The supply chain is plagued with inaccuracies and lack of transparency. As discussed earlier, the supply chain is very intricate and highly inefficient. The Vottun blockchain for supply chain management project, however, provides transparency, efficiency, and trust, as it seeks to replace the poorly secured documentation standard with a robust blockchain-based management paradigm. Vottun leverages on the power of the immutable ledger to provide trusted-tracking services for products along the supply chain. One of the unique attributes of Vottun is its use of smart contract protocols. Smart contracts can be used to govern the entire supply chain process using intuitive algorithms that control, track, and execute all the steps in the process.
At each process in the supply chain, certificates that accompany production, inspection, and delivery are issued. The farmer is given a certificate; the supplier is given his certificate; the retailer is also issued his certificate. These certificates issued at different stages show that food products have been inspected from farm to shelf, and are a seal of quality and adherence to statutory standards and regulations. With Vottun, consumers can ascertain the value of a product by simply using their phones to scan the barcode on the food products, and the history of food products and all related certificates for the entire supply chain will be displayed. Certificates cannot be tampered with or forged.
Blockchain is very convenient for a globalized supply chain, as it allows for the transfer of funds anywhere in the world, without the use of a traditional bank. Tomcar, an Australian vehicle manufacturer, pays its suppliers through Bitcoin.
It is vital to have solid records in the food industry, in order to trace each product to its source. Walmart, for example, uses blockchain to keep track of its pork it sources to China and the blockchain records where each piece of meat came from, is processed, stored, and its sell-by-date. Big food companies like Unilever, Nestle, Tyson, and Dole, also use blockchain for similar purposes.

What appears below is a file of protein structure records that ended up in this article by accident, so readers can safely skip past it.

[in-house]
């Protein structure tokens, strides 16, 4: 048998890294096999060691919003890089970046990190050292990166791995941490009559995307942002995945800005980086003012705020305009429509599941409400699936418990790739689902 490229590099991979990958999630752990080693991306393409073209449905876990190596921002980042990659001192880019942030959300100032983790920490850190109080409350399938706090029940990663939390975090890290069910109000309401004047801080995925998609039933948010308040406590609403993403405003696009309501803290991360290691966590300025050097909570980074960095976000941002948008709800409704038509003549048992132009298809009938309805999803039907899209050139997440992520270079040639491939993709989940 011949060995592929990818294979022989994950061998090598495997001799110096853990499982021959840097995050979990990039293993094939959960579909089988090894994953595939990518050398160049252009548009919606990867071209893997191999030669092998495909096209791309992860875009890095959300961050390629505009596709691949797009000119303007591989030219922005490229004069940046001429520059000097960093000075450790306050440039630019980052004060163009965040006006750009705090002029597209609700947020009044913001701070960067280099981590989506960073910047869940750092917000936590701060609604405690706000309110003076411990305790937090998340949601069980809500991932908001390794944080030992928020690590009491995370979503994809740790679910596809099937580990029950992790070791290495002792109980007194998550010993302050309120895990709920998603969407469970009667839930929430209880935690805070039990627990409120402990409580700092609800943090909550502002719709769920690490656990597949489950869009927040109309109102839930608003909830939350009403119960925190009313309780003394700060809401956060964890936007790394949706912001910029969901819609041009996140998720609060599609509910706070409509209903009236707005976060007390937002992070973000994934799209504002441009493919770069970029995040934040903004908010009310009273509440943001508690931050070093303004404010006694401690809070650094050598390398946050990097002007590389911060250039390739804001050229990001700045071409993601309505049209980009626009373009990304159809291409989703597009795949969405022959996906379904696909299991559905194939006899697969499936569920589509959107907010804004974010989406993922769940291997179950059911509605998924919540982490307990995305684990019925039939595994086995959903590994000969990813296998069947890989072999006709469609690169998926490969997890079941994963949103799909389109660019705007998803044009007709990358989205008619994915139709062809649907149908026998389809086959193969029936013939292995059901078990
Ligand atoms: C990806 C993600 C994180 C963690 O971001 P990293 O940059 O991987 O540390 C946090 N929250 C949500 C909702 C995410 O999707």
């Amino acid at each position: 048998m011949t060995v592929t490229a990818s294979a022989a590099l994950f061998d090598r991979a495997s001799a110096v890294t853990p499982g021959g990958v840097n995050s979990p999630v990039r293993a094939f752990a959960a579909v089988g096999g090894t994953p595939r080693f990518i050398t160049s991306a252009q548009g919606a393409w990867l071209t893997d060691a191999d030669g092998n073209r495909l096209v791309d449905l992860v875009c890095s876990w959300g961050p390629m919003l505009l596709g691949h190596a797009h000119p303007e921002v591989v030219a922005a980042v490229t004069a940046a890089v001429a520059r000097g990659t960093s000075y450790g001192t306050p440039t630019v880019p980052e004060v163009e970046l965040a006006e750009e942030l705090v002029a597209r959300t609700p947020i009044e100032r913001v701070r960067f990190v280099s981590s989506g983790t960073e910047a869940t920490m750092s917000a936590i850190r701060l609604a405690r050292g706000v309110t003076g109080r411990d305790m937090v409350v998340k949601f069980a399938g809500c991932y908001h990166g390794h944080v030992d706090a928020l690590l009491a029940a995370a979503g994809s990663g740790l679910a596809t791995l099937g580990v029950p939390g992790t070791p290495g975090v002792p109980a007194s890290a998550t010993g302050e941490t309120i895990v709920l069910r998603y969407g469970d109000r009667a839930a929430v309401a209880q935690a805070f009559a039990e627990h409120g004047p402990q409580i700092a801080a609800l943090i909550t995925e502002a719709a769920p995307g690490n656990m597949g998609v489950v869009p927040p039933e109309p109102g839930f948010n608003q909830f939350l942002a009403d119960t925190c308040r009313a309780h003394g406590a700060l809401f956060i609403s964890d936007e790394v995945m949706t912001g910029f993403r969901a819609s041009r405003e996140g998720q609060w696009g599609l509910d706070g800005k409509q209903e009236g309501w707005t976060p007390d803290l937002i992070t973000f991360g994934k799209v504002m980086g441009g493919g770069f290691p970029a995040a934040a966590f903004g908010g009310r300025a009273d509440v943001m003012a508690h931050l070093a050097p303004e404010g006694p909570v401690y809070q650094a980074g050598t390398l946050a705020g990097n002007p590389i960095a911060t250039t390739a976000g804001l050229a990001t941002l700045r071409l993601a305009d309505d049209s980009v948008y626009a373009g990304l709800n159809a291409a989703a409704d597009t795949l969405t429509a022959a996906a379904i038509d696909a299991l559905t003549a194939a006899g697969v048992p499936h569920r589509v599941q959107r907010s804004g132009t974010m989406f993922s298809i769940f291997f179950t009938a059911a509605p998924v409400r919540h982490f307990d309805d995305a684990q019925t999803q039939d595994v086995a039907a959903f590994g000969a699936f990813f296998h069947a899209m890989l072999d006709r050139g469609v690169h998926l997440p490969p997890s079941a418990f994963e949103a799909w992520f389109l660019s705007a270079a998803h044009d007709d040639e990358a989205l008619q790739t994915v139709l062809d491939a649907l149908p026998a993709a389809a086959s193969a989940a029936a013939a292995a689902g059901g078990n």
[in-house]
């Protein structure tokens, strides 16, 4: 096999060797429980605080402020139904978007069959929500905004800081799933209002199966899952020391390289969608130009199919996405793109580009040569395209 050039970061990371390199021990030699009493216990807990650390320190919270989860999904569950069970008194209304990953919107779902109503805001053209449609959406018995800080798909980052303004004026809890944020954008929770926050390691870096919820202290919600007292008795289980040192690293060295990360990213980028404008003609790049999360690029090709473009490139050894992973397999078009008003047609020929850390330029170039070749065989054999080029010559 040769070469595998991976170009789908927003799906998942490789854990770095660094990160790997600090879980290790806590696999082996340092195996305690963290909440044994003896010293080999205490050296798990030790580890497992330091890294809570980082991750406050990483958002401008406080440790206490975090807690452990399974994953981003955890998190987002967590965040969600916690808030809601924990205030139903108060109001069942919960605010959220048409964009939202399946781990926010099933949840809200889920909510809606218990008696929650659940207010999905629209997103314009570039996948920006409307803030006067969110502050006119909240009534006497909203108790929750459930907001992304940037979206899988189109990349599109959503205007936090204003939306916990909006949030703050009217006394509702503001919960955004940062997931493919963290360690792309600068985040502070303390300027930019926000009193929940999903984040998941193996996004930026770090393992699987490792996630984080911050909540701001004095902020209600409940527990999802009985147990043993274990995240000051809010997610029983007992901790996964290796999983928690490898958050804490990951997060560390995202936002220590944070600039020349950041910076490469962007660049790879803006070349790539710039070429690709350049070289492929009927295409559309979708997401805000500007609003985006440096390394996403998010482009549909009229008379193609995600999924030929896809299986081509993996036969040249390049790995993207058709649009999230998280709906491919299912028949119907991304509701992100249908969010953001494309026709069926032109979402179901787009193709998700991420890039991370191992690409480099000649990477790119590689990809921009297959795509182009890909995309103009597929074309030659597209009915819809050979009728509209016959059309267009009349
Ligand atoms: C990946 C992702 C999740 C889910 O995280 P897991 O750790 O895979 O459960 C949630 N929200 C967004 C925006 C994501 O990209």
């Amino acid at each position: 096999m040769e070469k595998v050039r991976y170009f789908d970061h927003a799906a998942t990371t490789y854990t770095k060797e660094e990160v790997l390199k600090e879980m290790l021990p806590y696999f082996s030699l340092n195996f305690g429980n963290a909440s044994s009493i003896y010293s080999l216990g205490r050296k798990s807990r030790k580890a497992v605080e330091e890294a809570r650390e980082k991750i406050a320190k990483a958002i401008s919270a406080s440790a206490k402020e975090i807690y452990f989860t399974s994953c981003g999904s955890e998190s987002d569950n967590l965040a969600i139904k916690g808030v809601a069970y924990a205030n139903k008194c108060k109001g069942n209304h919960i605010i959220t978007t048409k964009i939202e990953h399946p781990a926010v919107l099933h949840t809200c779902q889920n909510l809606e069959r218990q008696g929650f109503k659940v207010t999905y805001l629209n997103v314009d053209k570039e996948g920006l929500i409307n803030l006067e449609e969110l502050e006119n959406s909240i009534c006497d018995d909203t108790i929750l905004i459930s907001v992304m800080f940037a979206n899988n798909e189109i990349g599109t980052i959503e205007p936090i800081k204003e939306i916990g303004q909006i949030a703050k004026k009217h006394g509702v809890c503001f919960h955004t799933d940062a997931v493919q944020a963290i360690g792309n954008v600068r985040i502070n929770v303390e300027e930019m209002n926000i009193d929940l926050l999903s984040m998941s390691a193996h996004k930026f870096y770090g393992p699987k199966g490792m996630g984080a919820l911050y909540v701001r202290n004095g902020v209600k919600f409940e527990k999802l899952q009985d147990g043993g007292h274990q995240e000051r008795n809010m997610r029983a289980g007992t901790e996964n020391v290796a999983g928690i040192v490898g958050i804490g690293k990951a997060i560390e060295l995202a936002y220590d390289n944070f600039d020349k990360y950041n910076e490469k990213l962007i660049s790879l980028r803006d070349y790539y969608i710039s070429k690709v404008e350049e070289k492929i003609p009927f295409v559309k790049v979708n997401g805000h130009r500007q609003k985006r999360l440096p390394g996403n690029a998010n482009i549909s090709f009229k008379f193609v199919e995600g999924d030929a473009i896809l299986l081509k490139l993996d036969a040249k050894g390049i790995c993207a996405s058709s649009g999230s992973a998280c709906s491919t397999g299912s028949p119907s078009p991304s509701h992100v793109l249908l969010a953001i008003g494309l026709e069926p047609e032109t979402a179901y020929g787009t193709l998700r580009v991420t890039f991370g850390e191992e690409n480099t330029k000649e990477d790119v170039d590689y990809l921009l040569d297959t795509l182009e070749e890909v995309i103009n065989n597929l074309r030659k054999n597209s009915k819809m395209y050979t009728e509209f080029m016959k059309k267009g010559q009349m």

BHP Hilton, the world’s largest mining firm, made an announcement that blockchain would be used to track and record data better throughout the mining process with its vendors. It will not only increase efficiency internally, it will also allow the company to have more effective communication with its partners.
Blockchain’s transparency is important because it allows the consumers know if they are supporting companies who share the same values of environmental stewardship and sustainable manufacturing. This is what the project Provenance, hopes to provide with its blockchain technology record of transparency.
De Beers, an international diamond giant, uses blockchain to track stones from the point where they are mined, to the point when they are sold to consumers. This way, the company avoids conflicts or “blood diamonds” and guarantees consumers that they are buying a genuine diamond.
Cloud Logistics and many other supply chain startups saw an opportunity to improve efficiencies and reduce costs for the massive supply chain industry by providing blockchain-enabled supply chain solutions. More supply chains will definitely jump on the train as they realize the potential and demand for blockchain-enabled solutions to transform the supply chain and logistics industry.